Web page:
Processing Elastic Surfaces and Related Gradient Flows.
Dissertation, University Bonn, 2010.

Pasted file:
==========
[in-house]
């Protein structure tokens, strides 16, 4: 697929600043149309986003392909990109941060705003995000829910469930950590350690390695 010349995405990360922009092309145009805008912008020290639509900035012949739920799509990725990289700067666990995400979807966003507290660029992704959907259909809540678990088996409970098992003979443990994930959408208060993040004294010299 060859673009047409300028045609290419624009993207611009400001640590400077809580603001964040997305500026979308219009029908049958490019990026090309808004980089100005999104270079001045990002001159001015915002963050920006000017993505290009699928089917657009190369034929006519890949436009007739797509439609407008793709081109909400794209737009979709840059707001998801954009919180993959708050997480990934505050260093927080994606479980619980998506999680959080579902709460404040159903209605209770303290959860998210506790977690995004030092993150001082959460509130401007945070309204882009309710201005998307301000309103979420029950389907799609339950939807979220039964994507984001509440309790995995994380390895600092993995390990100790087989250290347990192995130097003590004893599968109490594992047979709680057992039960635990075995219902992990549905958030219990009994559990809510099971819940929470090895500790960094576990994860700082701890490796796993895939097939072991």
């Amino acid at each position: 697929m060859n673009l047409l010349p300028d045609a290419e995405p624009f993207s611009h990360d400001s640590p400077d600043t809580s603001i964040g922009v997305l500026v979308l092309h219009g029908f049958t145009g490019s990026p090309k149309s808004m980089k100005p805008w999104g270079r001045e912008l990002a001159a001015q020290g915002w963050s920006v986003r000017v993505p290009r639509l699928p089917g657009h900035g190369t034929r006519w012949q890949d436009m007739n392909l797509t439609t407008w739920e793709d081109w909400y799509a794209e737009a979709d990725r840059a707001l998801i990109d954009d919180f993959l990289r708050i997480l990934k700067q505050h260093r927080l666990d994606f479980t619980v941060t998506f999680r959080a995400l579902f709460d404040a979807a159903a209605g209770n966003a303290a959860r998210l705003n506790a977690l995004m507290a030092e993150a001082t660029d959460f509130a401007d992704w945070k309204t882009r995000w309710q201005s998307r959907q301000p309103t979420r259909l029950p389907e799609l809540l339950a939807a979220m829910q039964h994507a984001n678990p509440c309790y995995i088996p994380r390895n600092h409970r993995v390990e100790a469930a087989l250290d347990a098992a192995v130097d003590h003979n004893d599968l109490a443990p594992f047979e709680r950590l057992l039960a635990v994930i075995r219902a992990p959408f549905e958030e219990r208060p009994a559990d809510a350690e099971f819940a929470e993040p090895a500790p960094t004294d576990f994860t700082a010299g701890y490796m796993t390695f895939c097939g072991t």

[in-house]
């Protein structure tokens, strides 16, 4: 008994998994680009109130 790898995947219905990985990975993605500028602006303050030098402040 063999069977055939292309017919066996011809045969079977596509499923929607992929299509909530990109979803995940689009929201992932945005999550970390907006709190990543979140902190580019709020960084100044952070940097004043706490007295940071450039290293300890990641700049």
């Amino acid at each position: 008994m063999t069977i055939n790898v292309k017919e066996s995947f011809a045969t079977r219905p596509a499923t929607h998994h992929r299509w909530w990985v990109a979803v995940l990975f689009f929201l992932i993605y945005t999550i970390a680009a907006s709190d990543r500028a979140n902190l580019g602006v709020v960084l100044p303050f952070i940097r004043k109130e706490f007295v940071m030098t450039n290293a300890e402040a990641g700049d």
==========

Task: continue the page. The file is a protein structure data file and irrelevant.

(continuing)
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Surface processing tools and techniques have a long history in the fields of computer graphics, computer aided geometric design and engineering. In this thesis we consider variational methods and geometric evolution problems for various surface processing applications including surface fairing, surface restoration and surface matching. Geometric evolution problems are often based on the gradient flow of geometric energies. The Willmore functional, defined as the integral of the squared mean curvature over the surface, is a geometric energy that measures the deviation of a surface from a sphere. Therefore, it is a suitable functional for surface restoration, where a destroyed surface patch is replaced by a smooth patch defined as the minimizer of the Willmore functional with boundary conditions for the position and the normal at the patch boundary. However, using the Willmore functional does not lead to satisfying results if an edge or a corner of the surface is destroyed. The anisotropic Willmore energy is a natural generalization of the Willmore energy which has crystal-shaped surfaces like cubes or octahedra as minimizers. The corresponding L2-gradient flow, the anisotropic Willmore flow, leads to a fourth-order partial differential equation that can be written as a system of two coupled second second order equations. Using linear Finite Elements, we develop a semi-implicit scheme for the anisotropic Willmore flow with boundary conditions. This approach suffer from significant restrictions on the time step size. Effectively, one usually has to enforce time steps smaller than the squared spatial grid size. Based on a natural approach for the time discretization of gradient flows we present a new scheme for the time and space discretization of the isotropic and anisotropic Willmore flow. The approach is variational and takes into account an approximation of the L2-distance between the surface at the current time step and the unknown surface at the new time step as well as a fully implicity approximation of the anisotropic Willmore functional at the new time step. To evaluate the anisotropic Willmore energy on the unknown surface of the next time step, we first ask for the solution of an inner, secondary variational problem describing a time step of anisotropic mean curvature motion. The time discrete velocity deduced from the solution of the latter problem is regarded as an approximation of the anisotropic mean curvature vector and enters the approximation of the actual anisotropic Willmore functional. The resulting two step time discretization of the Willmore flow is applied to polygonal curves and triangular surfaces and is independent of the co-dimension. Various numerical examples underline the stability of the new scheme, which enables time steps of the order of the spatial grid size. The Willmore functional of a surface is referred to as the elastic surface energy. Another interesting application of modeling elastic surfaces as minimizers of elastic energies is surface matching, where a correspondence between two surfaces is subject of investigation. There, we seek a mapping between two surfaces respecting certain properties of the surfaces. The approach is variational and based on well-established matching methods from image processing in the parameter domains of the surfaces instead of finding a correspondence between the two surfaces directly in 3D. Besides the appropriate modeling we analyze the derived model theoretically. The resulting deformations are globally smooth, one-to-one mappings. A physically proper morphing of characters in computer graphic is capable with the resulting computational approach.